Posted on | April 27, 2010 | By Neil Harris | 10 Comments
Like most really good questions, the typical answer would be, “It depends.” It depends on the basis for the respect towards a Jew and how we personally define a “secular” Jew. The following few lines are my personal thoughts on the above question.
When I think about ways or reasons to respect another Jew, my first thought (and this really applies to non-Jews as well, based on what I’ve been taught) is the concept of Kavod HaBriyos (respect towards one of Hashem’s creations). There is an intrinsic respect that we should be giving to anyone created by Hashem, simply because their own existence is a manifestation of Hashem’s ratzon (will or desire).
The second thought regarding respect is the concept of “pintele Yid”, a Yiddish term that refers to that innate Jewish “spark” that is in each of us. The neshama of Jew contains part of Hashem and it’s that “spark” that might be another basis for respect towards other Jews, regardless of if they are “secular” or not. An understanding of both of these levels of respect is, ideally, something that should be emphasized both in the home and in our school stystems.
A third level of respect, and this is sort of “out there” depending on your religious outlook, is a feeling of respect for a Jew’s secular accomplishments. This might be on an educational, professional, or a personal level. When I use the term accomplishments, I’m not referring to financial success, but more of the effort involved in pursuing a goal. For example, in a previous profession of mine, I was the Kashrus supervisor (mashgiach) for a local Kashrus organization in a Midwestern City. At times my job required me to be at the Jewish Community Center as early as 5:30 AM. I was always impressed with the number of people I saw who were also at the JCC that early in the morning using the exercise equipment. Their dedication, on a personal level, to their health, gave me food for thought in regard to my own struggles with getting up in the morning for minyan.
The term “secular Jew” is, in my opinion, can have a few definitions. A “secular Jew” could be someone who has no connection to Judaism on any level. Without getting in any halachic obligations of Kiruv (or mitzvah of “Loving Hashem”), it’s probably safe to write that we all agree it’s important to have some connection to Judaism.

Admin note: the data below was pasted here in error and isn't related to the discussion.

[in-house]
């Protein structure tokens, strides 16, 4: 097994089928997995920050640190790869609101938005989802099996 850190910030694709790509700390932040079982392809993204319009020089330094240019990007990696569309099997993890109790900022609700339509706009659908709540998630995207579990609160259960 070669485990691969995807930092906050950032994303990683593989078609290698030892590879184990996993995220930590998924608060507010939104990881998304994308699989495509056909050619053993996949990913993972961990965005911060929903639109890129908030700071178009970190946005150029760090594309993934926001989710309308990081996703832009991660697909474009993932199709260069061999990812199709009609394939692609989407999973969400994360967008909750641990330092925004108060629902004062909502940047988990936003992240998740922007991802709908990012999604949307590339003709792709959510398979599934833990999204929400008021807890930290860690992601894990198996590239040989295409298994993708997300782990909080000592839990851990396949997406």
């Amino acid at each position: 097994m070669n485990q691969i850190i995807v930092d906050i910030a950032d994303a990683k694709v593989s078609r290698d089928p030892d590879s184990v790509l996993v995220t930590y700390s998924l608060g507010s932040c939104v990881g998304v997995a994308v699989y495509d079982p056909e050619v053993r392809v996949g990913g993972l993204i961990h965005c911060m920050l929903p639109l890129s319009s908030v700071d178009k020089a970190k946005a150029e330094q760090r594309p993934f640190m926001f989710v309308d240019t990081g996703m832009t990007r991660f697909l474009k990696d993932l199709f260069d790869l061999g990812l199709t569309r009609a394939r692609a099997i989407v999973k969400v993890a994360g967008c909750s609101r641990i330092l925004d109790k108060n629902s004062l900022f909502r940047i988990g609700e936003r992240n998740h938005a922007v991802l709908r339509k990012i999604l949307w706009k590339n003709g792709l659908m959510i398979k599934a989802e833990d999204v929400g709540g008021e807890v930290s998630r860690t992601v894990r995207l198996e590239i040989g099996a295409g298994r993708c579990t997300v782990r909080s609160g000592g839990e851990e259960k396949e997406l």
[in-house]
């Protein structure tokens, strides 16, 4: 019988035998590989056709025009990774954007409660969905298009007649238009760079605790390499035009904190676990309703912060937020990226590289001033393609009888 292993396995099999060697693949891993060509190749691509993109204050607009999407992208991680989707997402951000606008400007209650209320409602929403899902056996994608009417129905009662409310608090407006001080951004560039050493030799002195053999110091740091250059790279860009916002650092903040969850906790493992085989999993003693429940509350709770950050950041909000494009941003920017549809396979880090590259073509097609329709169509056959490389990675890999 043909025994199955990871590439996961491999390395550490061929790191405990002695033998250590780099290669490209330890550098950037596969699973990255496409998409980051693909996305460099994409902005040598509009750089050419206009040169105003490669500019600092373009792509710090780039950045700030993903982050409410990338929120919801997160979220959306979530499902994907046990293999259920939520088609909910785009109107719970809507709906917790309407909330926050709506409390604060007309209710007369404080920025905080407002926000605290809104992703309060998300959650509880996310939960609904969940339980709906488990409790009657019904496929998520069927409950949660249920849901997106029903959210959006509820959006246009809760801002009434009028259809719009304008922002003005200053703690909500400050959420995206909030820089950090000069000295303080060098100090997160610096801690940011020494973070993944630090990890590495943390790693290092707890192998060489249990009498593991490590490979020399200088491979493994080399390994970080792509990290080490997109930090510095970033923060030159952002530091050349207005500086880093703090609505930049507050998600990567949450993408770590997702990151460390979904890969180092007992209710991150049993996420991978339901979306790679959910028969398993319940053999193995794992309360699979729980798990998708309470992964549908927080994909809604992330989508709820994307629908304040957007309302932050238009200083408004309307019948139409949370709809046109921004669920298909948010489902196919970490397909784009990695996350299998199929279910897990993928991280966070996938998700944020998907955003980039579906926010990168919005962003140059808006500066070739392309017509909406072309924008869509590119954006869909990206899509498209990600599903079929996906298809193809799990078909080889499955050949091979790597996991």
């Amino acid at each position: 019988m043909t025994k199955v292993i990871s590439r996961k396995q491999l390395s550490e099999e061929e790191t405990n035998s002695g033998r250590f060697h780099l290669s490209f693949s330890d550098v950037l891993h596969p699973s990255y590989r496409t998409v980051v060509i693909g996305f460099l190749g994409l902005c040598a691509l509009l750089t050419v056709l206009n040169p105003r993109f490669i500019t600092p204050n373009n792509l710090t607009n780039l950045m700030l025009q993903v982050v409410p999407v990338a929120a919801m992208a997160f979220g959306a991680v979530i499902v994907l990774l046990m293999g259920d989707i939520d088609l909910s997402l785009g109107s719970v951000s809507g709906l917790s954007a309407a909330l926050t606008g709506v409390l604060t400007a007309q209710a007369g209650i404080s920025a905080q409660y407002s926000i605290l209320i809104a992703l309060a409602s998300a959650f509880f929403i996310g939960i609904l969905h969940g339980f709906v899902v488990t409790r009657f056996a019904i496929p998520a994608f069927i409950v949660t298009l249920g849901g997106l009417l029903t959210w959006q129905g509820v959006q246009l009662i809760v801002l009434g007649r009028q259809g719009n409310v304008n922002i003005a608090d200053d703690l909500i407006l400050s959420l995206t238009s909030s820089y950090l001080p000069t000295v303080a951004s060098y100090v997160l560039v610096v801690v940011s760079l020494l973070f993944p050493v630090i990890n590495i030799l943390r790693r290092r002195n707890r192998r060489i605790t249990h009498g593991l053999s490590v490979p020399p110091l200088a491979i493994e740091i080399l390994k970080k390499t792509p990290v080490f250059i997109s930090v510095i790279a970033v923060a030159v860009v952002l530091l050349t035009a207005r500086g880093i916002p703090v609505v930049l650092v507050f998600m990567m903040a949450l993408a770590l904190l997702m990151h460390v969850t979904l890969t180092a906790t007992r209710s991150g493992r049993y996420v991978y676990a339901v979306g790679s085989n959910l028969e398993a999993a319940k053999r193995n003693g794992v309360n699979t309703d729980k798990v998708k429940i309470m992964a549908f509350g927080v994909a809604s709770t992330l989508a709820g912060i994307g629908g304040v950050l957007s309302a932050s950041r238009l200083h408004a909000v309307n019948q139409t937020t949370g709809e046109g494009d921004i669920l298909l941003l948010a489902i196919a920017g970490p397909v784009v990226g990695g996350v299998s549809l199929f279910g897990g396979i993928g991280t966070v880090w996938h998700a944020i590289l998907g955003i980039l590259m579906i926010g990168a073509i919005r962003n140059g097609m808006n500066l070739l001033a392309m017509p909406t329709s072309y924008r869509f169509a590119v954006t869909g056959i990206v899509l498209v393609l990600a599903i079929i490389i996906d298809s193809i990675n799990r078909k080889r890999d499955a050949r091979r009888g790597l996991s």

A fellow Jew who is “secular” might also be a non-affiliated Jew who has craving for gefilta fish and matzo ball soup. On an dietary level, this Jew is connecting with Judaism on their level. This secular Jew might be a co-worker, old friend from the neighborhood, or a relative. They might fell connected to Judaism not by any outward religious observance, but by purchasing Israel Bonds, donating to their local Jewish Federation, or eating a bagel with a shmeer of cream cheese on a Sunday morning.
Another view of a “secular Jew”, and I don’t personally feel this way, might be that anyone who isn’t Torah observant is “secular”. I wasn’t taught to view Jews in this way, but some people within our camp do. I have met many Jews affiliated and involved with reconstructionist, reform, and conservative congregations that are far from “secular”. They are very committed to their Judaism and very serious about it. To label them as secular is really problematic. It’s possible to respect them for their own level of observance, even if it isn’t the same as our lifestyle. This doesn’t mean that Torah-observant individuals, organizations, or educational institutions shouldn’t approach them, but try to understand where they are coming from. For a Jew to choose to attend a Shabbos evening or morning service instead of a sporting event, one-day sale with door busters, or watch TV can be as much as a challenge as it is for me not to speak loshon hora.
I’ll be honest, I think some Torah-observant Jews show tremendous respect towards secular Jews. I also think that some of us could show a bit more respect. Remembering that we are “a nation of Priests” who were given the opportunity to teach by example can only help in showing respect towards secular Jews.